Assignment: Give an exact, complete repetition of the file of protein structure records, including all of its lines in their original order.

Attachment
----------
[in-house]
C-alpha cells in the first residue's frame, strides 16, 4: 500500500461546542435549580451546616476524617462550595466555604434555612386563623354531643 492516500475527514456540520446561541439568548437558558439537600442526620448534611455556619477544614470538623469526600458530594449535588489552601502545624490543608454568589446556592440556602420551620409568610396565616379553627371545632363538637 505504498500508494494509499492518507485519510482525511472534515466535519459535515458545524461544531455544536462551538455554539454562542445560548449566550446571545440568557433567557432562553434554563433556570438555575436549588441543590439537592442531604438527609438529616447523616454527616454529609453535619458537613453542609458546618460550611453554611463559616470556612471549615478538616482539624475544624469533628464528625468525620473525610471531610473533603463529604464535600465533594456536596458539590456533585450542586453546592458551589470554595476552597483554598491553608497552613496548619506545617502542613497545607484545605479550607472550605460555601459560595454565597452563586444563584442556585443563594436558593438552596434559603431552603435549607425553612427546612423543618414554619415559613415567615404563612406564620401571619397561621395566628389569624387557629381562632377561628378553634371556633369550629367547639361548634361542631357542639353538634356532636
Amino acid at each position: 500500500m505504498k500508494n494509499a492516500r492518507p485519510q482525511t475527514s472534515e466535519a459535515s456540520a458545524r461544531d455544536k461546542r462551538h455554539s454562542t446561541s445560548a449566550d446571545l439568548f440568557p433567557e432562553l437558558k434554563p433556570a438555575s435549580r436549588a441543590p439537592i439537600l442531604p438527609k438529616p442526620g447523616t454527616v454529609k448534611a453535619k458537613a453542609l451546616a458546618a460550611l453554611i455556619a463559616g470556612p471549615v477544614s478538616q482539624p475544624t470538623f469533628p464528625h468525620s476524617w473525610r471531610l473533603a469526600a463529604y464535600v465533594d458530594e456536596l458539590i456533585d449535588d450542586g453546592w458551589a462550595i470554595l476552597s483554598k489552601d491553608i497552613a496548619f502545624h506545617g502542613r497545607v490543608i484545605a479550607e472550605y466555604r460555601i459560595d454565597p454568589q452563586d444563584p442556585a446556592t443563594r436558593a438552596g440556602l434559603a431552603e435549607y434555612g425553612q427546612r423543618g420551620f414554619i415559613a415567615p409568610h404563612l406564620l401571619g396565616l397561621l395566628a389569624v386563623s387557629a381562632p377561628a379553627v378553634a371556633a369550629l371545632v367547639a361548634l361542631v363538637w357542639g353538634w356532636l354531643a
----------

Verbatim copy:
[in-house]
C-alpha cells in the first residue's frame, strides 16, 4: 500500500461546542435549580451546616476524617462550595466555604434555612386563623354531643 492516500475527514456540520446561541439568548437558558439537600442526620448534611455556619477544614470538623469526600458530594449535588489552601502545624490543608454568589446556592440556602420551620409568610396565616379553627371545632363538637 505504498500508494494509499492518507485519510482525511472534515466535519459535515458545524461544531455544536462551538455554539454562542445560548449566550446571545440568557433567557432562553434554563433556570438555575436549588441543590439537592442531604438527609438529616447523616454527616454529609453535619458537613453542609458546618460550611453554611463559616470556612471549615478538616482539624475544624469533628464528625468525620473525610471531610473533603463529604464535600465533594456536596458539590456533585450542586453546592458551589470554595476552597483554598491553608497552613496548619506545617502542613497545607484545605479550607472550605460555601459560595454565597452563586444563584442556585443563594436558593438552596434559603431552603435549607425553612427546612423543618414554619415559613415567615404563612406564620401571619397561621395566628389569624387557629381562632377561628378553634371556633369550629367547639361548634361542631357542639353538634356532636
Amino acid at each position: 500500500m505504498k500508494n494509499a492516500r492518507p485519510q482525511t475527514s472534515e466535519a459535515s456540520a458545524r461544531d455544536k461546542r462551538h455554539s454562542t446561541s445560548a449566550d446571545l439568548f440568557p433567557e432562553l437558558k434554563p433556570a438555575s435549580r436549588a441543590p439537592i439537600l442531604p438527609k438529616p442526620g447523616t454527616v454529609k448534611a453535619k458537613a453542609l451546616a458546618a460550611l453554611i455556619a463559616g470556612p471549615v477544614s478538616q482539624p475544624t470538623f469533628p464528625h468525620s476524617w473525610r471531610l473533603a469526600a463529604y464535600v465533594d458530594e456536596l458539590i456533585d449535588d450542586g453546592w458551589a462550595i470554595l476552597s483554598k489552601d491553608i497552613a496548619f502545624h506545617g502542613r497545607v490543608i484545605a479550607e472550605y466555604r460555601i459560595d454565597p454568589q452563586d444563584p442556585a446556592t443563594r436558593a438552596g440556602l434559603a431552603e435549607y434555612g425553612q427546612r423543618g420551620f414554619i415559613a415567615p409568610h404563612l406564620l401571619g396565616l397561621l395566628a389569624v386563623s387557629a381562632p377561628a379553627v378553634a371556633a369550629l371545632v367547639a361548634l361542631v363538637w357542639g353538634w356532636l354531643a